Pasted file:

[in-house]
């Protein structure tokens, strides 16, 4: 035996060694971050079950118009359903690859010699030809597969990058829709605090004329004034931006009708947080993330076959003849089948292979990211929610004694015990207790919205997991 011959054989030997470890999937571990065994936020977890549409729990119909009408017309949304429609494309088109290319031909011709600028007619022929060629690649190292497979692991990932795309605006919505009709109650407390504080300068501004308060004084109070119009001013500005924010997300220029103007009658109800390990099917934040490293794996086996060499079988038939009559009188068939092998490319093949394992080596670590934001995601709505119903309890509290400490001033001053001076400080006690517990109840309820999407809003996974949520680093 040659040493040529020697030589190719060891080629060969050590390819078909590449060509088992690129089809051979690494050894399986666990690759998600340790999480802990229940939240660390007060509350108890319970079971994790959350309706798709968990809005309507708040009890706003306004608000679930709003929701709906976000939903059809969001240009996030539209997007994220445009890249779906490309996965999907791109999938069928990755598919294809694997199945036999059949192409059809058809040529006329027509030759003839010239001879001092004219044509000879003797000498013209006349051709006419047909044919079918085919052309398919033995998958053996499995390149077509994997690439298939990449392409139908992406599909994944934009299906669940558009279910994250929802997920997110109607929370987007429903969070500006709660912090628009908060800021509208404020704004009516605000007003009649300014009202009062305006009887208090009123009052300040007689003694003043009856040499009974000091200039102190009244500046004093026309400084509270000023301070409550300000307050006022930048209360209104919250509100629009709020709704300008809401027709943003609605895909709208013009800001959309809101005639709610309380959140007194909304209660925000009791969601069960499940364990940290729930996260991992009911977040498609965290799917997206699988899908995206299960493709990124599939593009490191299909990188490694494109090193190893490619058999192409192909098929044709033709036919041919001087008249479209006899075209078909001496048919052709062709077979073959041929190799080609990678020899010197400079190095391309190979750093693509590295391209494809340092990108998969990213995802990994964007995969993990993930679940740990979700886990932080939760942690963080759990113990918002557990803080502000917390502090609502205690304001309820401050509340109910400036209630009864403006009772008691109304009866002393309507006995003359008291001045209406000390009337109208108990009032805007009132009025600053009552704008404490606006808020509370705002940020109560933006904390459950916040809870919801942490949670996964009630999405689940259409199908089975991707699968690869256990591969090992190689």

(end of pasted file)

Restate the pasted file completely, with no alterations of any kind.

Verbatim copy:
[in-house]
């Protein structure tokens, strides 16, 4: 035996060694971050079950118009359903690859010699030809597969990058829709605090004329004034931006009708947080993330076959003849089948292979990211929610004694015990207790919205997991 011959054989030997470890999937571990065994936020977890549409729990119909009408017309949304429609494309088109290319031909011709600028007619022929060629690649190292497979692991990932795309605006919505009709109650407390504080300068501004308060004084109070119009001013500005924010997300220029103007009658109800390990099917934040490293794996086996060499079988038939009559009188068939092998490319093949394992080596670590934001995601709505119903309890509290400490001033001053001076400080006690517990109840309820999407809003996974949520680093 040659040493040529020697030589190719060891080629060969050590390819078909590449060509088992690129089809051979690494050894399986666990690759998600340790999480802990229940939240660390007060509350108890319970079971994790959350309706798709968990809005309507708040009890706003306004608000679930709003929701709906976000939903059809969001240009996030539209997007994220445009890249779906490309996965999907791109999938069928990755598919294809694997199945036999059949192409059809058809040529006329027509030759003839010239001879001092004219044509000879003797000498013209006349051709006419047909044919079918085919052309398919033995998958053996499995390149077509994997690439298939990449392409139908992406599909994944934009299906669940558009279910994250929802997920997110109607929370987007429903969070500006709660912090628009908060800021509208404020704004009516605000007003009649300014009202009062305006009887208090009123009052300040007689003694003043009856040499009974000091200039102190009244500046004093026309400084509270000023301070409550300000307050006022930048209360209104919250509100629009709020709704300008809401027709943003609605895909709208013009800001959309809101005639709610309380959140007194909304209660925000009791969601069960499940364990940290729930996260991992009911977040498609965290799917997206699988899908995206299960493709990124599939593009490191299909990188490694494109090193190893490619058999192409192909098929044709033709036919041919001087008249479209006899075209078909001496048919052709062709077979073959041929190799080609990678020899010197400079190095391309190979750093693509590295391209494809340092990108998969990213995802990994964007995969993990993930679940740990979700886990932080939760942690963080759990113990918002557990803080502000917390502090609502205690304001309820401050509340109910400036209630009864403006009772008691109304009866002393309507006995003359008291001045209406000390009337109208108990009032805007009132009025600053009552704008404490606006808020509370705002940020109560933006904390459950916040809870919801942490949670996964009630999405689940259409199908089975991707699968690869256990591969090992190689």